Buddhist monks aren’t usually described as wild (at least not in our urban dictionary), but director Anna Wilding’s intriguing feature documentary debut stirs up the meditation room a bit.
Buddha Wild explores what really goes on behind the monastery doors, touching on hot-button issues like the roles of women, racism, and celibacy in a monk’s daily life. Buddha Wild is a refreshing synthesis of Eastern and Western politics and culture, without a nibble of Hollywood cheese.
“The religion of the future should transcend a personal God and avoid dogma and theology. Covering both natural and spiritual, it should be based on a religious sense arising from the experience of all things natural and spiritual as a meaningful unity. Buddhism answers this description… If ever there is any religion that would cope with modern scientific needs it would be Buddhism.” – Einstein.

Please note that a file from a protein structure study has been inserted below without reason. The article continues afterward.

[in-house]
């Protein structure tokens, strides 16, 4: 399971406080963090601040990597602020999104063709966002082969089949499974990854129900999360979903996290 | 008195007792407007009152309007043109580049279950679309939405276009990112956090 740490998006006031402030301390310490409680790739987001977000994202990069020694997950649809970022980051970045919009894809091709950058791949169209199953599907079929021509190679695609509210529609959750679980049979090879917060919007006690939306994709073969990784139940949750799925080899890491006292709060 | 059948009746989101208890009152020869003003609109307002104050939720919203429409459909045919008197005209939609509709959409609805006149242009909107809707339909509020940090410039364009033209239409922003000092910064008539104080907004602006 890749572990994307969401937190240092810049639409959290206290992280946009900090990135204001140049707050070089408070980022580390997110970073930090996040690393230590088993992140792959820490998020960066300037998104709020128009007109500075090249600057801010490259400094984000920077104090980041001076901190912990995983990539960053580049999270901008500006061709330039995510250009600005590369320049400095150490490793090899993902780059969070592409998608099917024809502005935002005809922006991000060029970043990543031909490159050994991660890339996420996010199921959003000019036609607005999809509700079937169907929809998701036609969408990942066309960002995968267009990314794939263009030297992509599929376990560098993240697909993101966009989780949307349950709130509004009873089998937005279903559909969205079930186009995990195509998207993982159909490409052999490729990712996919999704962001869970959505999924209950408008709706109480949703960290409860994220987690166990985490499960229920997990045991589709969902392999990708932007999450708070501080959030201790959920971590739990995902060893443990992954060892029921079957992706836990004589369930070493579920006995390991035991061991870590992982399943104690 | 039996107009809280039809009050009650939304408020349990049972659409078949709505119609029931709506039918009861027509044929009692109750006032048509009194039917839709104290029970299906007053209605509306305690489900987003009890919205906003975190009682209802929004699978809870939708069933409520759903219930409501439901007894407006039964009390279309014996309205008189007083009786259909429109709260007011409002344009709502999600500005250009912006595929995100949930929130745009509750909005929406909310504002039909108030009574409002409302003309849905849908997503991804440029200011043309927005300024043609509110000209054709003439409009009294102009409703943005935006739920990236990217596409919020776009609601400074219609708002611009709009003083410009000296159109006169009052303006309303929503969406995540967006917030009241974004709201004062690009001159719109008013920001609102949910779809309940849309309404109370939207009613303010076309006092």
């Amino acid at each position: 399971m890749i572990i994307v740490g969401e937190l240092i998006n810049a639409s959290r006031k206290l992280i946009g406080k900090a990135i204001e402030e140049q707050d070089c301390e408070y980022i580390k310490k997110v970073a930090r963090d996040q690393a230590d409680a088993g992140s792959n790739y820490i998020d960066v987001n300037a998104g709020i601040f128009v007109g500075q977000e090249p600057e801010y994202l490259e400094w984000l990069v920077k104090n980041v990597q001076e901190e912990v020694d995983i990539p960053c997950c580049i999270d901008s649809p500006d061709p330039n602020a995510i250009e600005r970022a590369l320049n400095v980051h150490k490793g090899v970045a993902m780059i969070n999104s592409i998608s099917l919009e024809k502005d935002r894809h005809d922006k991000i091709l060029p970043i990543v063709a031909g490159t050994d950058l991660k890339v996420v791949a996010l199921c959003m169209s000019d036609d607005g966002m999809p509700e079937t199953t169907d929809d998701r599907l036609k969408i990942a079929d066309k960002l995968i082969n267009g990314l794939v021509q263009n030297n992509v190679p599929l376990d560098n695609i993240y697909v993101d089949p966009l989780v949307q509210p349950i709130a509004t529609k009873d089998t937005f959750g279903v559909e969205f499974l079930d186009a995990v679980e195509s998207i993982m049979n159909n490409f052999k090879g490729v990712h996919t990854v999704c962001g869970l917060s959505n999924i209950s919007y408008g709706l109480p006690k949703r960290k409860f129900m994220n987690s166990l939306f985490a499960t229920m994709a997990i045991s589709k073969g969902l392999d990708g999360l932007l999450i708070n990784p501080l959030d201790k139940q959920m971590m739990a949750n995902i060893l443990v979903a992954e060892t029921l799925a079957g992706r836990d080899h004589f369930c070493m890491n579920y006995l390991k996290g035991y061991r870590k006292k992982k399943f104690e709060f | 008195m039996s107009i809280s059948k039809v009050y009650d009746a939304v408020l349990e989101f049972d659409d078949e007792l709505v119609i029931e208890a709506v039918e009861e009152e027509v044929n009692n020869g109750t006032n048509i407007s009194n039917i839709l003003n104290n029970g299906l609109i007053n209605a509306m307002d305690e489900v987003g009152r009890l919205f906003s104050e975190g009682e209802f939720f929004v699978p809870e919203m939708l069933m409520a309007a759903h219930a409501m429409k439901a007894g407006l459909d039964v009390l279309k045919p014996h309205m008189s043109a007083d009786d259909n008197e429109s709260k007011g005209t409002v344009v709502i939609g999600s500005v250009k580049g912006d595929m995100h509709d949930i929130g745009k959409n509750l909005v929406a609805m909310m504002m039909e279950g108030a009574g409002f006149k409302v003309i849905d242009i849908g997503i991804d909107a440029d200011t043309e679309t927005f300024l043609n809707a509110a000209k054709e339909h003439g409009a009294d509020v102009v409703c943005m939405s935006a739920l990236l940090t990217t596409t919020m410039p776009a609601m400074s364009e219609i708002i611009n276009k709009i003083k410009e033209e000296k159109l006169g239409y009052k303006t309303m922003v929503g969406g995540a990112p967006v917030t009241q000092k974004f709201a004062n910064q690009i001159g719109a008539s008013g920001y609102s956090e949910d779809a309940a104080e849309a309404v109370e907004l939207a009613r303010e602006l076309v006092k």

Buddha Wild provides viewers with a well-judged glimpse into the monastery world of the Buddhist Monk and the real world of those who follow the precepts and principals of Buddhism. The documentary centers on the life of the Buddhist monks. They are a kind lot of warm hearted and enlightened men. Buddha Wild is a journey of discovery.
The monks were clearly enamored by Ms. Wilding and their generosity of information from taboo subjects exhibits this fact. A well judged mix of seriousness and humor. “Anna Wilding was compelled to make this upbeat film to counteract racism she witnessed in a region”.